New Hampshire’s 1933 Emergency Gardens

NotSoLongAgo_Blog

 

_DSC2528by Robert Hanaford Smith, Sr.
Weirs Times Contributing Writer

In the Spring of 1933, needy New Hampshire families agreed to plant 5,771 gardens in response to the Emergency Garden Campaign conducted by the University of New Hampshire Extension Service at the request of Governor John G. Winant, and Eunice E. Patch, the Director of Unemployment Relief.
Emergency Gardens 001The year 1933 is said to have been the worst during The Great Depression and the United States responded with extraordinary efforts undertaken to combat the resultant unemployment and poverty. According to a March 1934 bulletin issued by the extension service the purpose of the campaign was “…to help unemployed and distressed people to raise some of their own food. Men who were sitting hopelessly in tenements, young men who were lounging at street corners, women who were at their wit’s end to get enough wholesome food for their children, seized the opportunity, which took them out to soil and fresh air and supplied them with the necessary materials and guidance.”
At a time when up to one out of three potential workers was unemployed this plan was also designed to “…conserve public funds.” The emergency garden differed from the Victory Gardens of the first and second World Wars which were introduced to help supply food not available because of lack of manpower in the States because of military service. Our fighting men needed to be fed and the workers needed to grow and process food in the homeland had been depleted by wartime demands. My guess is that many who have heard of the Victory Gardens, and perhaps had one, are unaware of the emergency gardens during The Depression.
According to the Extension Service report, written by Director J.C. Kendall, only those who were receiving “public or semi-public” aid were considered eligible to benefit from the program. The federal government initially provided $ 16,000 towards the program and added additional funds for the purpose of canning jars and jar rings. Local agents were appointed to supervise activities in cities and towns, and agencies such as the Red Cross, Salvation Army, Family Welfare and Chamber of Commerce also cooperated to make the campaign a success.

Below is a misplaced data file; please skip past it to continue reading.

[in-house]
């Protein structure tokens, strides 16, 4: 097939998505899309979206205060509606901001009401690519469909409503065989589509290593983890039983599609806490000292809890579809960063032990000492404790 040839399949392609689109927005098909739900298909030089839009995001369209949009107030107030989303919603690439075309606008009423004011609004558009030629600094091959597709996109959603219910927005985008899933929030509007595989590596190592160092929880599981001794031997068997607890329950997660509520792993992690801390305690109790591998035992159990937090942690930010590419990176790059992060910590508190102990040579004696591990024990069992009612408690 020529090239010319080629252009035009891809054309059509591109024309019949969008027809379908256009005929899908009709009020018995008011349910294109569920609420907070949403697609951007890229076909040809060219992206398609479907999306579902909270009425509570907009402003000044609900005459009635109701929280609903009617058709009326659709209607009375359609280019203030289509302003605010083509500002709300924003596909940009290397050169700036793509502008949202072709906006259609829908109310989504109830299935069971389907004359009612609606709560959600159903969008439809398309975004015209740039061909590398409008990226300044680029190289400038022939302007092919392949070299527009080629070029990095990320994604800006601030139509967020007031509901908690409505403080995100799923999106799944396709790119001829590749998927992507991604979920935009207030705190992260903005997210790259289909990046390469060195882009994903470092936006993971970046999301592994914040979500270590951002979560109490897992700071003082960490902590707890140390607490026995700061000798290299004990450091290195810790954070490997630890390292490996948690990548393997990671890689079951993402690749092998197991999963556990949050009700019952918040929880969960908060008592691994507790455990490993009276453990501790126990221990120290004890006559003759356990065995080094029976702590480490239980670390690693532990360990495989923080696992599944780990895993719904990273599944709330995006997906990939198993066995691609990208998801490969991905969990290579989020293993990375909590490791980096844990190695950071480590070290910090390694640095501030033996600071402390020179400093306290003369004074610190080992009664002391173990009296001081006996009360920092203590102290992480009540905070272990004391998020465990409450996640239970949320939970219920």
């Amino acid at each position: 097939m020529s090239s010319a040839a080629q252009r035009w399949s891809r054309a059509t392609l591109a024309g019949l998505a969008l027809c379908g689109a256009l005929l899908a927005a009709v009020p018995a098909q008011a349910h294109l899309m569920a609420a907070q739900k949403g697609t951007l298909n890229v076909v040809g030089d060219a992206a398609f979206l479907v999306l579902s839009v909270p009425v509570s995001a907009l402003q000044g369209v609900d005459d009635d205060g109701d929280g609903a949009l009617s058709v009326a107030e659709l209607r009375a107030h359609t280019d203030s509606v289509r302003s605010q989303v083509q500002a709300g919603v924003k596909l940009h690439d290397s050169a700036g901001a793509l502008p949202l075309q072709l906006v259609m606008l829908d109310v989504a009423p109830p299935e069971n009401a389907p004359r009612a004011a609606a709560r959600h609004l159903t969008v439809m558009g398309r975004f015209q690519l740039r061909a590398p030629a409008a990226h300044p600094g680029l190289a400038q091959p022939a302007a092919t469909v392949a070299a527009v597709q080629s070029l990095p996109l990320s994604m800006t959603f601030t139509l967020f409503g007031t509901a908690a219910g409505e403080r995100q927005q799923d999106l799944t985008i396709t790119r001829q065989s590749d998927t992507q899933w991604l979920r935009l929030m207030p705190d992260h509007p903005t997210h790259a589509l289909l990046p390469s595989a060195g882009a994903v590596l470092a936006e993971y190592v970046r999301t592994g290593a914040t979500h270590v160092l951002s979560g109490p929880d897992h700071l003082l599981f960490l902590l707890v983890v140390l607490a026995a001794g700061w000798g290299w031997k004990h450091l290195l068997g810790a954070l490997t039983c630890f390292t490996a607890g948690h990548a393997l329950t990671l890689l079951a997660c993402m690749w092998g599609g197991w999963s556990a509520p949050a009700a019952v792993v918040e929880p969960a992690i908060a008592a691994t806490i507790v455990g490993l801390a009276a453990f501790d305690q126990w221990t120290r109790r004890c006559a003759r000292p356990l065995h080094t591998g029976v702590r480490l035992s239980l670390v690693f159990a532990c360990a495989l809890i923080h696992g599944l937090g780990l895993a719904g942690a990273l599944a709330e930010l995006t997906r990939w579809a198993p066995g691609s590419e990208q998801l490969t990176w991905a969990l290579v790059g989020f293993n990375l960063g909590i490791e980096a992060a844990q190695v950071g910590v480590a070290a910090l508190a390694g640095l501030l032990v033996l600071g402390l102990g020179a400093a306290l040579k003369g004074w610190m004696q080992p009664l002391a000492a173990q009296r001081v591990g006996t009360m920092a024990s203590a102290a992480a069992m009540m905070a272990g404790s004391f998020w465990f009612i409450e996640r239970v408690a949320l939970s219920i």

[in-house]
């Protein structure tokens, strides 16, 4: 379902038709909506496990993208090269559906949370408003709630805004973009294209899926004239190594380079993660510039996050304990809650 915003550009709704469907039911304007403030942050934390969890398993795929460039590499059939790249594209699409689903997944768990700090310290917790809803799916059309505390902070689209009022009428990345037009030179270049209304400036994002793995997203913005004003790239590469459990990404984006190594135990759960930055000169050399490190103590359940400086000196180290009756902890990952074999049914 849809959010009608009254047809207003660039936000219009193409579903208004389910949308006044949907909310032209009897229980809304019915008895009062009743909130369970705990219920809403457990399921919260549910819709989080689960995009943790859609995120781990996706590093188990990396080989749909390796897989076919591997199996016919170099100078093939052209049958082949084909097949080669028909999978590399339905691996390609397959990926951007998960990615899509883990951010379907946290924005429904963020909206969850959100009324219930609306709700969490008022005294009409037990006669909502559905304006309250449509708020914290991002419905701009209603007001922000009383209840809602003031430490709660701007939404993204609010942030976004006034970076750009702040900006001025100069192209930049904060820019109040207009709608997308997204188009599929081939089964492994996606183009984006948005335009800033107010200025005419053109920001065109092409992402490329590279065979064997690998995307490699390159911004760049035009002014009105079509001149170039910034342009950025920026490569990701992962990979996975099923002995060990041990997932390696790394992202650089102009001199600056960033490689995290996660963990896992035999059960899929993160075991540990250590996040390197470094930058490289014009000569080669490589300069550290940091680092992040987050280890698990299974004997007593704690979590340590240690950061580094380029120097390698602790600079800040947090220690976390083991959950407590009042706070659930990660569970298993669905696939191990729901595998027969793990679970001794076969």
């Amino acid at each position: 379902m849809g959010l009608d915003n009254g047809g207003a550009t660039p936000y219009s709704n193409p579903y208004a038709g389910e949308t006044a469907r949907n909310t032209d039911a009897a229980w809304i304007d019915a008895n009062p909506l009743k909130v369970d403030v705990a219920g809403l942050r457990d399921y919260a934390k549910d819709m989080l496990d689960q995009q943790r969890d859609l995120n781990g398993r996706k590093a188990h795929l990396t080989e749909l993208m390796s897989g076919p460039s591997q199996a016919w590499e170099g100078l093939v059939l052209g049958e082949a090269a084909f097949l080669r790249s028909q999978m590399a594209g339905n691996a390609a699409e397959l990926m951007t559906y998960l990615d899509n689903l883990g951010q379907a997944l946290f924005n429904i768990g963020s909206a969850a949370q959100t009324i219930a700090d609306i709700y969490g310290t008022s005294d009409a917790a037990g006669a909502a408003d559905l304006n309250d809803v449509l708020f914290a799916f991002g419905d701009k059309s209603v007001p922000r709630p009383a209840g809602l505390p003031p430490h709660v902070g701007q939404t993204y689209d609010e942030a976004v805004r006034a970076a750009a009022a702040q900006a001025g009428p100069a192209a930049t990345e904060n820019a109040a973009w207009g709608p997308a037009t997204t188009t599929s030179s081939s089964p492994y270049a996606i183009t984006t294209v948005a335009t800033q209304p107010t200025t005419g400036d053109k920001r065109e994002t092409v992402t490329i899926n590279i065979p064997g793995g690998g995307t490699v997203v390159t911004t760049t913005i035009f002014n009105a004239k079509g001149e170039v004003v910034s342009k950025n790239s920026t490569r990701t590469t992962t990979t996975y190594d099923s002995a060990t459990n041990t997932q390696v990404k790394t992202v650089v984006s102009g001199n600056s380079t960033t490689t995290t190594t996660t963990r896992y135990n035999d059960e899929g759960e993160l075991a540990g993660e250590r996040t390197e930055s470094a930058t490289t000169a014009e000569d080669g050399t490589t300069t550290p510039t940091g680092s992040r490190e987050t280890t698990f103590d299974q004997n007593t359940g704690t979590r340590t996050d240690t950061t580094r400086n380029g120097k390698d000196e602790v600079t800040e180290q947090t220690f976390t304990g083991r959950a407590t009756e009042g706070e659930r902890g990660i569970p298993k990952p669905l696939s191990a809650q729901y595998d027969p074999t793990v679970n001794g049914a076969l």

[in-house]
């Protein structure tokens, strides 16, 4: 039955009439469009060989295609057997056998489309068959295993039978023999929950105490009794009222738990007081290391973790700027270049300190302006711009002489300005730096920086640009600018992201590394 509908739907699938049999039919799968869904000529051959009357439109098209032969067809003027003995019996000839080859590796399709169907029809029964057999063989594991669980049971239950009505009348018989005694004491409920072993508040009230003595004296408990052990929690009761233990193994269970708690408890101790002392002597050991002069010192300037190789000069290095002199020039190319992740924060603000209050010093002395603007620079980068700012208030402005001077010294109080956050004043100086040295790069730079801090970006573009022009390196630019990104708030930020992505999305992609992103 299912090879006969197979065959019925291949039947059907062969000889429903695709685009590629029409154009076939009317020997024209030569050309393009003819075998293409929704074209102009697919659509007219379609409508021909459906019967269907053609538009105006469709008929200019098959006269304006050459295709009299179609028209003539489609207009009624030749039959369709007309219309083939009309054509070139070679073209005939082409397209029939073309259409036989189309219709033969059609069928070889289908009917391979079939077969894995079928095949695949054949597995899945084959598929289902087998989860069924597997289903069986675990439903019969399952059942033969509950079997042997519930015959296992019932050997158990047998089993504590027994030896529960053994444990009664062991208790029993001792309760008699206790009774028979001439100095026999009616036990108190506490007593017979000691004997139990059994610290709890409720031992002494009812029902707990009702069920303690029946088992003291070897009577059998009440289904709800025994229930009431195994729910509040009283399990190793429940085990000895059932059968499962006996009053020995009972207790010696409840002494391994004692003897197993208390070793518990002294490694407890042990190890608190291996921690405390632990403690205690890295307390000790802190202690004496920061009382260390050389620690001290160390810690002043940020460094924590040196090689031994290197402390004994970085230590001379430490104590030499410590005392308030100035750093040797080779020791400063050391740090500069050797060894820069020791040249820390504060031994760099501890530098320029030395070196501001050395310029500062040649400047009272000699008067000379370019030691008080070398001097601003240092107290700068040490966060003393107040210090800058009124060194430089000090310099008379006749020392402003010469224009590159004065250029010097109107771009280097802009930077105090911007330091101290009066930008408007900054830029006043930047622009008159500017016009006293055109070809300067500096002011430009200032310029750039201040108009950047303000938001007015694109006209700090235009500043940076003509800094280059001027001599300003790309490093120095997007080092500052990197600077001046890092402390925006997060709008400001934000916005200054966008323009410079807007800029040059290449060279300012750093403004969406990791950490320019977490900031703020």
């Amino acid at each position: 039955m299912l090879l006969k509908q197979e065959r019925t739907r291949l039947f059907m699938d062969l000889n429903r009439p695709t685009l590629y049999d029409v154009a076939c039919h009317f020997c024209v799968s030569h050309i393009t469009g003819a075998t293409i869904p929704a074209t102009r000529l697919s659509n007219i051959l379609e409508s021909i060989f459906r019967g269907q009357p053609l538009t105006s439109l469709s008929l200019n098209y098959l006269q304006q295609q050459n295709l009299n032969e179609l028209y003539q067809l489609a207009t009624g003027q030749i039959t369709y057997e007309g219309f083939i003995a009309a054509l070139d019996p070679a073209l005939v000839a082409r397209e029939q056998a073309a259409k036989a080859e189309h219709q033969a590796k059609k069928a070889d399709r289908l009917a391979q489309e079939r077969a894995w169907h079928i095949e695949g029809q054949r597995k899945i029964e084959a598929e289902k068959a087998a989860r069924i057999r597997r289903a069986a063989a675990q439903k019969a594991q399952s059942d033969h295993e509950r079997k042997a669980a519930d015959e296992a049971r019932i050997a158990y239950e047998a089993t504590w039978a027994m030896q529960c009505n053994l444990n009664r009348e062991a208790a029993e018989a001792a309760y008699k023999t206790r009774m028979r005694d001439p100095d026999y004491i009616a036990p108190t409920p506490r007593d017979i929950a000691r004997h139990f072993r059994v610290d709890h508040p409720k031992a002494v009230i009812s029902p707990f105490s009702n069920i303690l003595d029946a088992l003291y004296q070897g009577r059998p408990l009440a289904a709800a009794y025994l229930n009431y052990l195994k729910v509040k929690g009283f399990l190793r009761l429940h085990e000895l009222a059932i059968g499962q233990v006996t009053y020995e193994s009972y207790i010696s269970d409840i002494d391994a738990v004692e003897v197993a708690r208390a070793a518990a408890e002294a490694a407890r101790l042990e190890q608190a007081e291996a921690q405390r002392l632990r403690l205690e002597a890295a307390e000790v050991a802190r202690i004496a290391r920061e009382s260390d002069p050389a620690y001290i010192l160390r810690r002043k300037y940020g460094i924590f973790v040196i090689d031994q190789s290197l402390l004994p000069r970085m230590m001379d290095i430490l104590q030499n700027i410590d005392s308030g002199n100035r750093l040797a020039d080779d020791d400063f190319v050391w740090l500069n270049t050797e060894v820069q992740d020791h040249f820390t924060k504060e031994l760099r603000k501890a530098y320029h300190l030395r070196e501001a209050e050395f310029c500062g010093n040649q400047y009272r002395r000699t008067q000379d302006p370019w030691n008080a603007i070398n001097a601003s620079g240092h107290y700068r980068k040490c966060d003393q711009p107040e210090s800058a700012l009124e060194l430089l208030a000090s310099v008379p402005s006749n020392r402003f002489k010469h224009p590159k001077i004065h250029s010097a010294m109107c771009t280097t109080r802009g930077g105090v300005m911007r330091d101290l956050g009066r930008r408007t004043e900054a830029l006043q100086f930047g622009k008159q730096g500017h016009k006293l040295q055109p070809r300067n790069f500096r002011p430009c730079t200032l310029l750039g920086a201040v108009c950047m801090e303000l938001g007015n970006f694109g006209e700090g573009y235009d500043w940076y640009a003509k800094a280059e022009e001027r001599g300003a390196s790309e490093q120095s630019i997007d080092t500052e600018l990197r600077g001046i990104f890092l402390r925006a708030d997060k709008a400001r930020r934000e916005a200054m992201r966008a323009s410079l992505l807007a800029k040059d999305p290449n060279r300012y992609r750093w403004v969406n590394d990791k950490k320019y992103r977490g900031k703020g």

While this column is specifically about New Hampshire gardens in 1933 it should be noted that the federal government provided 3 billion dollars nation-wide through the Federal Emergency Relief Administration during the worst years of the depression for gardening projects. They were called relief gardens, welfare gardens, assistance gardens, or by some other title and were run by State and local authorities.
New Hampshire’s Emergency Garden Report for 1933 indicated that there were three types of state supported gardens.The Community Gardens grown in some cities raised vegetables which “…were cultivated by the unemployed to help pay for assistance given their families by the city, the crops to be given out during the winter. Other localities sponsored Group Gardens “…where large tracts of land were prepared , laid out in garden plots of 50×50 or 50×100 feet and assigned to an individual who would have the amount raised”. The third type was called a Home Garden “…where the individual had land available for a garden either at home or in the neighborhood.”
The Extension Service kept detailed records of the relief program and reported on the success of it. All ten counties with a total of 179 towns participated in the garden project with Carroll County counting the fewest number of gardens at 194, followed by Belknap with 264, and Hillsboro County having the most emergency gardens with 1,260, followed by Sullivan with 783. Special help was given to 2,403 women by canning experts to assist them in preserving the vegetables produced in their gardens. Local leaders and the gardeners themselves were asked to judge the success of their gardens with the result being that the leaders gave a more favorable report than the gardeners.They were asked to rate the gardens as being good, poor, or fair, or note if they never planted a garden. The leaders classified about 68% of the gardens “good” and 24% “fair” while the gardeners thought only 35% of them were “good” though 50% were “fair”. Of 3,860 gardeners reporting that 63 of them said that their gardens were of no value at all, most because they were never planted.
The Extension Service calculated that the cost per garden from public funds in the year 1933 in the State of New Hampshire was $4.93. A variety of vegetables seeds and plants were given to the cooperating gardeners for this relief project with the produce grown to be used both for use during the summer and fall and canned and stored for winter use. The estimated value of all canned and stored products from the state’s emergency gardens was $ 152,723.66. The average yield value of all gardens was estimated at $57.55.
State Extension Director Kendall concludes “That the Emergency Relief Gardens paid high dividends in morale, peace of mind, and genuine happiness, is attested by the hundreds of letters received from the gardeners.” One letter said “ Your service has done a great deal to lighten the burden of the depression for us; and we know it has for many, many others.”

Robert Hanaford Smith, Sr, lives in New Hampton.